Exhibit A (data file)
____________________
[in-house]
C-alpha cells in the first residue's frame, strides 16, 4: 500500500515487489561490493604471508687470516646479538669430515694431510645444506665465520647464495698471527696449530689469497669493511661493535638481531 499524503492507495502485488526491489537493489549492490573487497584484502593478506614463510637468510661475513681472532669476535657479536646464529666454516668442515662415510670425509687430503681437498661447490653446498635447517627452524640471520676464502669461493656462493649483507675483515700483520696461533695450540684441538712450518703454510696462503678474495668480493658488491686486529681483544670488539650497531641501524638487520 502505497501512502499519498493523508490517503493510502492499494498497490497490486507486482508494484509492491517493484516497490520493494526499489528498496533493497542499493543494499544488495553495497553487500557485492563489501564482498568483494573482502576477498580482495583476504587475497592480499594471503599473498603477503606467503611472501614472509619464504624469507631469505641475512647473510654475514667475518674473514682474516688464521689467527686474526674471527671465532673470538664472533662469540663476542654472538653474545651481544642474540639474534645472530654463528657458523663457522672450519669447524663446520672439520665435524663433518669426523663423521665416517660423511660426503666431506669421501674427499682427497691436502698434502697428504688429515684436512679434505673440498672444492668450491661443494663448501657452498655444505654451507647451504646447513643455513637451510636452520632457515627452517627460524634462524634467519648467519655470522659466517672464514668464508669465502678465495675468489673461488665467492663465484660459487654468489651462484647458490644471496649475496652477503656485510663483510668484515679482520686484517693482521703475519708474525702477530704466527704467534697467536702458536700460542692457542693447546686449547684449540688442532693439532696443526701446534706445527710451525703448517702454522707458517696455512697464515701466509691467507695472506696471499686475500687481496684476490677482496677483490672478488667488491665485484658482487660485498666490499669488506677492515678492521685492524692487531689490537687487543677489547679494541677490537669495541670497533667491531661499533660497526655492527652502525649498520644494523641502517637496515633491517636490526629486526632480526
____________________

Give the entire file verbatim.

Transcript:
[in-house]
C-alpha cells in the first residue's frame, strides 16, 4: 500500500515487489561490493604471508687470516646479538669430515694431510645444506665465520647464495698471527696449530689469497669493511661493535638481531 499524503492507495502485488526491489537493489549492490573487497584484502593478506614463510637468510661475513681472532669476535657479536646464529666454516668442515662415510670425509687430503681437498661447490653446498635447517627452524640471520676464502669461493656462493649483507675483515700483520696461533695450540684441538712450518703454510696462503678474495668480493658488491686486529681483544670488539650497531641501524638487520 502505497501512502499519498493523508490517503493510502492499494498497490497490486507486482508494484509492491517493484516497490520493494526499489528498496533493497542499493543494499544488495553495497553487500557485492563489501564482498568483494573482502576477498580482495583476504587475497592480499594471503599473498603477503606467503611472501614472509619464504624469507631469505641475512647473510654475514667475518674473514682474516688464521689467527686474526674471527671465532673470538664472533662469540663476542654472538653474545651481544642474540639474534645472530654463528657458523663457522672450519669447524663446520672439520665435524663433518669426523663423521665416517660423511660426503666431506669421501674427499682427497691436502698434502697428504688429515684436512679434505673440498672444492668450491661443494663448501657452498655444505654451507647451504646447513643455513637451510636452520632457515627452517627460524634462524634467519648467519655470522659466517672464514668464508669465502678465495675468489673461488665467492663465484660459487654468489651462484647458490644471496649475496652477503656485510663483510668484515679482520686484517693482521703475519708474525702477530704466527704467534697467536702458536700460542692457542693447546686449547684449540688442532693439532696443526701446534706445527710451525703448517702454522707458517696455512697464515701466509691467507695472506696471499686475500687481496684476490677482496677483490672478488667488491665485484658482487660485498666490499669488506677492515678492521685492524692487531689490537687487543677489547679494541677490537669495541670497533667491531661499533660497526655492527652502525649498520644494523641502517637496515633491517636490526629486526632480526